Through a discipleship walk, stewards acknowledge God’s lordship and surrender every area of life to Him. Discipleship — moving the entire life towards God — takes place under the guidance of the Holy Spirit as He recreates the believer in the image of God. Faithful stewardship5 is the Christian lifestyle, and the joyful result of a personal relationship of assurance in Jesus Christ.

The issues of time and money are critical in stewardship because they are the two most fluid dimensions of life. The management of these two areas most quickly reflects and influences one’s spiritual life. God created the Sabbath as the crowning act of creation week. He asked humanity to rest and worship Him before doing anything else, as a sign that they accepted Him as their Creator and Sovereign. God established the system of tithes and offerings for the same purpose. Through the tithe we worship God and acknowledge Him as our Lord. We recognize that all we are and have belong to Him. God asks that the first portion of time and first portion of our material possessions be given to Him, as a sign that the believer accepts the covenant relationship with God. God then invites the individual to live the rest of his or her life in partnership with Him.

Thus, stewardship carries over into every area of the life of an individual or church. It provides the foundation and motivation for ministry and witness. Living in partnership with God shapes the priorities and focus. And as believers grow in this partnership, the Holy Spirit guides them to provide the financial support for the church as the Body of Christ.

The mission of the Department of Stewardship is to emphasize the lordship of Jesus Christ, to enhance the integration of the gospel into the Christian lifestyle, to encourage faithful stewardship, and to facilitate the individual, corporate and leadership dimensions of stewardship as partnership with God.


1 Shared image is the first of four foundational stewardship principles found in the creation story and the plan of redemption. Shared image reflects the reality that God created humanity in His own image, and that He restores man to that image by imparting His character or nature, through the role and function of the Holy Spirit.

2 Shared intimacy began with God’s creation of Adam and Eve. By shaping them with His hands, and giving them life by the intimacy of His breath, God created humanity in and for intimacy with Him. He intended that humanity should continue to live out this relationship. When sin shattered this intimacy, God restored it through the incarnation of Christ. In union with Him, humanity once again finds the intimacy of a personal relationship with God. This shared intimacy constitutes a second foundational principle of stewardship.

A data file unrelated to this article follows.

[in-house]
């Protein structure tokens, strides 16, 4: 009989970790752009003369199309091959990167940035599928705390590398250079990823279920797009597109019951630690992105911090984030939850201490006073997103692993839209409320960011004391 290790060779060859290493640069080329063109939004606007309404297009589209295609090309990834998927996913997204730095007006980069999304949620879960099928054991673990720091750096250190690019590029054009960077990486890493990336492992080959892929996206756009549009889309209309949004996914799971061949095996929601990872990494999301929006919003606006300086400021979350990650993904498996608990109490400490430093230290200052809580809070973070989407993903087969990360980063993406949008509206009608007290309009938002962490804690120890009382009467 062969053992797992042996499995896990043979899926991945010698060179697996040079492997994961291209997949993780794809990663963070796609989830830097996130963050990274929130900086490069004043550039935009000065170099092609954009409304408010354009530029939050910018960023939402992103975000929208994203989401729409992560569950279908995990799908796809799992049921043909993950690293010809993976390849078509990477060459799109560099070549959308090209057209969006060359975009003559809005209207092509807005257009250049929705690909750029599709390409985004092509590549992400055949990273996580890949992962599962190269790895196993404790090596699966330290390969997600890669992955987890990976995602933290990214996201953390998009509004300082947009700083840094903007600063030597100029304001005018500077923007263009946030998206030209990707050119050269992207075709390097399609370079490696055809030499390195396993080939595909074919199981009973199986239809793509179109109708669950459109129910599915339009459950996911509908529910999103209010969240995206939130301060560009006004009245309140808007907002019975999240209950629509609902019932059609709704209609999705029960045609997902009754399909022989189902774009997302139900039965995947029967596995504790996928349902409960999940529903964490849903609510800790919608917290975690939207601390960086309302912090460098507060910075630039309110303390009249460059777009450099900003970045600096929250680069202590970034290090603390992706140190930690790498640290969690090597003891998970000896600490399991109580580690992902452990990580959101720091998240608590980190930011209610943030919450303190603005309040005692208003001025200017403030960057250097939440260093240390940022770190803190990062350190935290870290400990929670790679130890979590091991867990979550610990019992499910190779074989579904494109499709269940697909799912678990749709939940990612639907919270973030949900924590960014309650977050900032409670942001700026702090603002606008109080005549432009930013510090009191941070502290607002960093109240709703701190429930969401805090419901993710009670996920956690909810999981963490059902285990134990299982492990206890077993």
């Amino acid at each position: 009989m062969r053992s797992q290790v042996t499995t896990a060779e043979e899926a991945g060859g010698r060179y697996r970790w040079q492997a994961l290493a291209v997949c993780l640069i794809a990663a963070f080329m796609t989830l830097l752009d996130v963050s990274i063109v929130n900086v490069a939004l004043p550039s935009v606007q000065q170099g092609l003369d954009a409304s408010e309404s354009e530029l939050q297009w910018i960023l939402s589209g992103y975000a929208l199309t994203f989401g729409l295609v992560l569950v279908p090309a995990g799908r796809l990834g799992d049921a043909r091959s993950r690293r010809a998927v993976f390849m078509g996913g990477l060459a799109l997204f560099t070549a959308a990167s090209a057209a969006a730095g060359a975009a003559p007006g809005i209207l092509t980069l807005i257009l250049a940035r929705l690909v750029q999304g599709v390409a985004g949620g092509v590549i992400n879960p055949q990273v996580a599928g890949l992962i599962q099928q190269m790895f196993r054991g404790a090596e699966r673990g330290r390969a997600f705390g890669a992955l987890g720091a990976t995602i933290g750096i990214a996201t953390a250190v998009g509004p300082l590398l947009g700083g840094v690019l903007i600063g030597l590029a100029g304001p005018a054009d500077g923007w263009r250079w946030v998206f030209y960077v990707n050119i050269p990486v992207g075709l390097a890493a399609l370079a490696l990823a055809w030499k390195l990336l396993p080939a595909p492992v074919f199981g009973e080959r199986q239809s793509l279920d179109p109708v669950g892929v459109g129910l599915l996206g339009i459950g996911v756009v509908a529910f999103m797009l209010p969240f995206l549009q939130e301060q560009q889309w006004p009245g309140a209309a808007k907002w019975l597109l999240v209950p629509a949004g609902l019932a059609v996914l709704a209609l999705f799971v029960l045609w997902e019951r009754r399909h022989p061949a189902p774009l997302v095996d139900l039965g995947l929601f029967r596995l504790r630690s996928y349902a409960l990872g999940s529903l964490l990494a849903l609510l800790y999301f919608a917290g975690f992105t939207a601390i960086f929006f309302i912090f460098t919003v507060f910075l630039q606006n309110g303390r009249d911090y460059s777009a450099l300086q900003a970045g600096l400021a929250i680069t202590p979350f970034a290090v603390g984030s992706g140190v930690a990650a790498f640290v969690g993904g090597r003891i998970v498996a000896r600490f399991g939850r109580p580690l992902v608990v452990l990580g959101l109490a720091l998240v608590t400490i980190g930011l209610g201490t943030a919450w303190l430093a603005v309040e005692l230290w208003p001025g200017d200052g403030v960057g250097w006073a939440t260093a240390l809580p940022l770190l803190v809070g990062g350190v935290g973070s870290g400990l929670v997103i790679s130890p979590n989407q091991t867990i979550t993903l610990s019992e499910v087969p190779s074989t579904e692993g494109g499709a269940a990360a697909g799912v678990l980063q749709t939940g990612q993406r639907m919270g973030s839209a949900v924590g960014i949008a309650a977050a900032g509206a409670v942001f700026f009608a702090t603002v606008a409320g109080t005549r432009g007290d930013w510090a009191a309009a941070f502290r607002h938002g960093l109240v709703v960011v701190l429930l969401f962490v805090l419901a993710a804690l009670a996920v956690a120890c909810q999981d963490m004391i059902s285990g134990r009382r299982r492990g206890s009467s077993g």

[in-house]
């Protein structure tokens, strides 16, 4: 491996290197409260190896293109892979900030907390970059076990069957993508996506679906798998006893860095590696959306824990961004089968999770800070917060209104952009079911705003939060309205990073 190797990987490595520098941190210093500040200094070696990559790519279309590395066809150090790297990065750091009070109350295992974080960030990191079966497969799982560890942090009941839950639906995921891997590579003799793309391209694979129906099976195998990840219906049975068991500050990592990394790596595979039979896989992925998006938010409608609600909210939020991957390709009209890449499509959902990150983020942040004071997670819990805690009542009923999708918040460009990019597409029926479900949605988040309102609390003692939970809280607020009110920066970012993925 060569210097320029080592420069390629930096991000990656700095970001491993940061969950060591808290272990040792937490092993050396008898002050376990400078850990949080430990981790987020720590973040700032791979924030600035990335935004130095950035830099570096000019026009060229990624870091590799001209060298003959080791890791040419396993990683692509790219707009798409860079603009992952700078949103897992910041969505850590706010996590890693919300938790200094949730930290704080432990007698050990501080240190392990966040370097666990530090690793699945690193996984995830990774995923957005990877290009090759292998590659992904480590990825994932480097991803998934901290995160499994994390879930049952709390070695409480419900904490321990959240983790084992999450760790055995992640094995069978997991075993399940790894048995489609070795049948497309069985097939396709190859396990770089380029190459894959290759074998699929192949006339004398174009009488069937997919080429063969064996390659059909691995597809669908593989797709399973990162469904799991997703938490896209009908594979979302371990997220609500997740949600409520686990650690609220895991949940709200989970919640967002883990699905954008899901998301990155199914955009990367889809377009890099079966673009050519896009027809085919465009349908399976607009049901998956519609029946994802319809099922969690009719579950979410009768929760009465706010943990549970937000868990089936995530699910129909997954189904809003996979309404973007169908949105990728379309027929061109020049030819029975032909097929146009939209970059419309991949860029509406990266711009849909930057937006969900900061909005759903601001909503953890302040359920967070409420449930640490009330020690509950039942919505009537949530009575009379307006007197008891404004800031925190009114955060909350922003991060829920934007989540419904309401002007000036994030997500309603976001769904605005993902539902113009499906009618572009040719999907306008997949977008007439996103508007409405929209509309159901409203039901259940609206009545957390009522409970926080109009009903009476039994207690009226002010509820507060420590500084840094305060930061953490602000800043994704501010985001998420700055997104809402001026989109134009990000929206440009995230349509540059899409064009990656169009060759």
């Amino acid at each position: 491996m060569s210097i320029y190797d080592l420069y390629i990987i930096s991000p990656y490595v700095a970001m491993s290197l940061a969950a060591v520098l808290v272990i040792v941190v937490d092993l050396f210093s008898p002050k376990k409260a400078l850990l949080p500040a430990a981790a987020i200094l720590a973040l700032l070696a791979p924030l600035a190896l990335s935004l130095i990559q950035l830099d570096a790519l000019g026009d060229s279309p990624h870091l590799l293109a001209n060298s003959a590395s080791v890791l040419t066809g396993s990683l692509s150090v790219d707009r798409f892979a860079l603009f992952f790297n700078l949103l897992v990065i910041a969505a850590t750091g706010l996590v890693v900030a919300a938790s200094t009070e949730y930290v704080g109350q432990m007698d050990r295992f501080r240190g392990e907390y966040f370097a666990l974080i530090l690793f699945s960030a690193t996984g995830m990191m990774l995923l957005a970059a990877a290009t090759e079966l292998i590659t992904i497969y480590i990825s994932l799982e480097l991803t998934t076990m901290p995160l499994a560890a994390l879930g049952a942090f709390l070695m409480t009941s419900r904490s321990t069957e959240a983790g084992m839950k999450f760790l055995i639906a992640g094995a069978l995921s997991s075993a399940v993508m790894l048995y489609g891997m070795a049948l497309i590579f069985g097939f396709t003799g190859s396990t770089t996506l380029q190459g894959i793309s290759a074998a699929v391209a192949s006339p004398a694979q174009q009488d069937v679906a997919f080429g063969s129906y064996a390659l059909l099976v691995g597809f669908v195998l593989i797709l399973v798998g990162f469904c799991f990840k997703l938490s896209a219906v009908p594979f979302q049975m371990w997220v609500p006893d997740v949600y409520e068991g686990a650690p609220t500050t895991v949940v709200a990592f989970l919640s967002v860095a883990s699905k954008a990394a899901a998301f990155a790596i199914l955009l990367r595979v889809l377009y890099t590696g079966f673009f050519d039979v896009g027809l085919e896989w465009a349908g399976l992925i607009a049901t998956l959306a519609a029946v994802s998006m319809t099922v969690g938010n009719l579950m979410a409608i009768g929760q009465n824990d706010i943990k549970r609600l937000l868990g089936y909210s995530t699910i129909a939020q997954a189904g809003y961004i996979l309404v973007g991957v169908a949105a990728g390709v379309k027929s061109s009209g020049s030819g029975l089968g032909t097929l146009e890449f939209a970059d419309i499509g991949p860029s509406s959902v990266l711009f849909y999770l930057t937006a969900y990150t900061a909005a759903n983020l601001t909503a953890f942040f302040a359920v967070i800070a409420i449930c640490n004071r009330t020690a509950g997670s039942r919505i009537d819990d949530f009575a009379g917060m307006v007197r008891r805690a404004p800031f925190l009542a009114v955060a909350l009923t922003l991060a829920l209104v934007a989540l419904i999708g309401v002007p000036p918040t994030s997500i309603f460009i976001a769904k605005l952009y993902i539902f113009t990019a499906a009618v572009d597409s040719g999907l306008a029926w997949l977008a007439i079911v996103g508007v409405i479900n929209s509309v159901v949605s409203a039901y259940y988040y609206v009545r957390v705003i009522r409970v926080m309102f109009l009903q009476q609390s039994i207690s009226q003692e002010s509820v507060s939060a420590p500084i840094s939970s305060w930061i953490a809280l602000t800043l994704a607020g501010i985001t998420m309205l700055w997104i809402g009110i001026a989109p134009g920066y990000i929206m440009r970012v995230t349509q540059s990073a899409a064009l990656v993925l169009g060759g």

3 Shared governance is the third foundational principle, and it began when at creation, God made Adam and Eve rulers over this world. They were to function as His representatives, managing His affairs on earth. This shared governance is restored when an individual accepts Christ as Savior and accepts the reality that in Him, he or she is raised to sit with Him on His throne in heavenly places. Then the Christian again enters into the wonder of acting as God’s agent over His affairs on earth, in a full partnership of shared governance as Christ reigns as Lord of the human heart.

4 Interdependence is the realization and implementation of an approach to life and ministry that acknowledges that God created each individual and organization of the church to be part of the greater whole. The church is the Body of Christ, and as such, members are dependent upon and accountable to God and to each other. Only in the context of this interdependence can the church truly function as a body, and each believer grow to his or her fullness in Christ.

5 Faithful stewardship is a foundational principle indicating the response of the believer to God’s initiative in creation and redemption. It indicates an acceptance of the relationship established by God, and the willingness to integrate obedience into every area of life, including our tithes and offerings